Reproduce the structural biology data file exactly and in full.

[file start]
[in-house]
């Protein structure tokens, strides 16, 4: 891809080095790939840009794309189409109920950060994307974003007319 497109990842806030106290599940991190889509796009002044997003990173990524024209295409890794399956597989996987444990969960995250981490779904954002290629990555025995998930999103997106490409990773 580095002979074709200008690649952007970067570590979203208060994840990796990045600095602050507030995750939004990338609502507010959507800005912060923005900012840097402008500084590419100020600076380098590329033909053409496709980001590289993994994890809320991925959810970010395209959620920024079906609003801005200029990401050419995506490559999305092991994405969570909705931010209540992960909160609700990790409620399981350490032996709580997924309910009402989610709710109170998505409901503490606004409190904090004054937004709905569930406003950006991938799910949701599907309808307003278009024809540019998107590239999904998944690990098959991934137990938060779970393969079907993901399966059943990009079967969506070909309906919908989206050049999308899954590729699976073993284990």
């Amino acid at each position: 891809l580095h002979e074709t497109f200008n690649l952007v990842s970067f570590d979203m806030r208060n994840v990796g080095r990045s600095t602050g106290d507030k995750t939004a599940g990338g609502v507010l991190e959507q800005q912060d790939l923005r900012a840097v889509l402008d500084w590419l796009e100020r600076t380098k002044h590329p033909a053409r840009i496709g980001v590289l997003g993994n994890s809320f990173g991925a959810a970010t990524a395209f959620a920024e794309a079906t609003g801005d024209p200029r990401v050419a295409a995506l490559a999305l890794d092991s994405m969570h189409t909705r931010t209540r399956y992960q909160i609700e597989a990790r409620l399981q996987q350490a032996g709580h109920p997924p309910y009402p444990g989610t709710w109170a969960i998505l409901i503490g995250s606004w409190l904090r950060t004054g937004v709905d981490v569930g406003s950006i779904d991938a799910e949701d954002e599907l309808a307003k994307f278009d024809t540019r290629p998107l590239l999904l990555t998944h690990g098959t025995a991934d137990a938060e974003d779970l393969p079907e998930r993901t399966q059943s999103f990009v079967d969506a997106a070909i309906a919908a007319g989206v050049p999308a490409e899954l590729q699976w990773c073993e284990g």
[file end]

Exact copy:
[in-house]
């Protein structure tokens, strides 16, 4: 891809080095790939840009794309189409109920950060994307974003007319 497109990842806030106290599940991190889509796009002044997003990173990524024209295409890794399956597989996987444990969960995250981490779904954002290629990555025995998930999103997106490409990773 580095002979074709200008690649952007970067570590979203208060994840990796990045600095602050507030995750939004990338609502507010959507800005912060923005900012840097402008500084590419100020600076380098590329033909053409496709980001590289993994994890809320991925959810970010395209959620920024079906609003801005200029990401050419995506490559999305092991994405969570909705931010209540992960909160609700990790409620399981350490032996709580997924309910009402989610709710109170998505409901503490606004409190904090004054937004709905569930406003950006991938799910949701599907309808307003278009024809540019998107590239999904998944690990098959991934137990938060779970393969079907993901399966059943990009079967969506070909309906919908989206050049999308899954590729699976073993284990």
């Amino acid at each position: 891809l580095h002979e074709t497109f200008n690649l952007v990842s970067f570590d979203m806030r208060n994840v990796g080095r990045s600095t602050g106290d507030k995750t939004a599940g990338g609502v507010l991190e959507q800005q912060d790939l923005r900012a840097v889509l402008d500084w590419l796009e100020r600076t380098k002044h590329p033909a053409r840009i496709g980001v590289l997003g993994n994890s809320f990173g991925a959810a970010t990524a395209f959620a920024e794309a079906t609003g801005d024209p200029r990401v050419a295409a995506l490559a999305l890794d092991s994405m969570h189409t909705r931010t209540r399956y992960q909160i609700e597989a990790r409620l399981q996987q350490a032996g709580h109920p997924p309910y009402p444990g989610t709710w109170a969960i998505l409901i503490g995250s606004w409190l904090r950060t004054g937004v709905d981490v569930g406003s950006i779904d991938a799910e949701d954002e599907l309808a307003k994307f278009d024809t540019r290629p998107l590239l999904l990555t998944h690990g098959t025995a991934d137990a938060e974003d779970l393969p079907e998930r993901t399966q059943s999103f990009v079967d969506a997106a070909i309906a919908a007319g989206v050049p999308a490409e899954l590729q699976w990773c073993e284990g």